All they had was an education, but guess what, coming to the United States did not guarantee they could work in their chosen field’s. So they went through years of re- training, while living a very minimalist lifestyle. I remember it vividly, although I came here at the age of 7.

    This was before any benefits for refugees were put in place so there were no food stamps, free medical care, or anything else available to us. Not that our family would’ve taken it. I did get some help from the Catholic Church, which means the other two back when he was able to as he was very n this was before any benefits for refugees were put in place so there were no food stamps, free medical care, or anything else available to us. Not that our family would’ve taken it. We did get some help in the Catholic Church, which means the other two back when he was able to as he was very prous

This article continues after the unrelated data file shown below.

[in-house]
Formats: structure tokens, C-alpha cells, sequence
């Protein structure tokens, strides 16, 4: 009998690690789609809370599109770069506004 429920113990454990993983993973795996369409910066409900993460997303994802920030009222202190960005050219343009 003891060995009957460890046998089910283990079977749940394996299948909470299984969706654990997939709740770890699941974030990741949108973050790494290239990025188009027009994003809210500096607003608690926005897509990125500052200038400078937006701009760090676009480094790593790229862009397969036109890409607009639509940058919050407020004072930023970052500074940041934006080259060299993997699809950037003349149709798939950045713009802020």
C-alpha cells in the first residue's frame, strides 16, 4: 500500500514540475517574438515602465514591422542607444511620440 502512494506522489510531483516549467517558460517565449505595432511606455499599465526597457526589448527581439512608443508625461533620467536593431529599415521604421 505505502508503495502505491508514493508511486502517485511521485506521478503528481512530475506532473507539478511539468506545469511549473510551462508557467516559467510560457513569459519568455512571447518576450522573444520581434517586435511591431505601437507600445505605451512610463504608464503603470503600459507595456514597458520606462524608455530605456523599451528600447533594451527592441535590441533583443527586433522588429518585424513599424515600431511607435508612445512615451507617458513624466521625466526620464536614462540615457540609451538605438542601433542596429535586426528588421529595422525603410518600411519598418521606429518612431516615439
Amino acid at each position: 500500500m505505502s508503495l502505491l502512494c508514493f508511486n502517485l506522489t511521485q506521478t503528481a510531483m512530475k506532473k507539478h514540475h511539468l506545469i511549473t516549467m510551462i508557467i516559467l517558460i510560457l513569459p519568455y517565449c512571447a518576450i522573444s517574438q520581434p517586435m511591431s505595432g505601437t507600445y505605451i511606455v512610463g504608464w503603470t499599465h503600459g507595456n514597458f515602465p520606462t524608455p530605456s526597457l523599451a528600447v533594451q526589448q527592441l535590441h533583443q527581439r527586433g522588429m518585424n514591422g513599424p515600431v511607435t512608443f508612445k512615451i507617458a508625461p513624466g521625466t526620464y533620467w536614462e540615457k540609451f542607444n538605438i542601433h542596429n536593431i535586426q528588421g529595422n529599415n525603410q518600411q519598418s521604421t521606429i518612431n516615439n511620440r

My mother recycled everything. Kind of what you read about in the Depression years. No food went to waste. What bread was made into breadcrumbs or bread pudding or something. She made all her clothes until I was a teenager in the 70s. They only owned one car for ever .

    So life can turn on a dime, and you just have to be ready. Have faith, trust in God.

    Since I live through this I don’t fear what is coming, because I know one way or the other we will all survive in the end. All of us and up in the same place anyway, the cemetery one way or the other. Just my two cents.


    • Teri, thank you for your two cents. I too am a child of immigrant parents. My parents were broke till I was 17. My mother used to beg her own father for money just to buy my sister and I clothes. I grew up seeing all of that. It certainly makes an impression on a little girl. Anyway, after 17, my parents hit it big and became multimillionaires! Yay! But the financial lessons learned still resonate. My father learned how to speak English by reading The Wall Street Journal and The NY Times every day. He was a fantastic investor and did very well with Fidelity.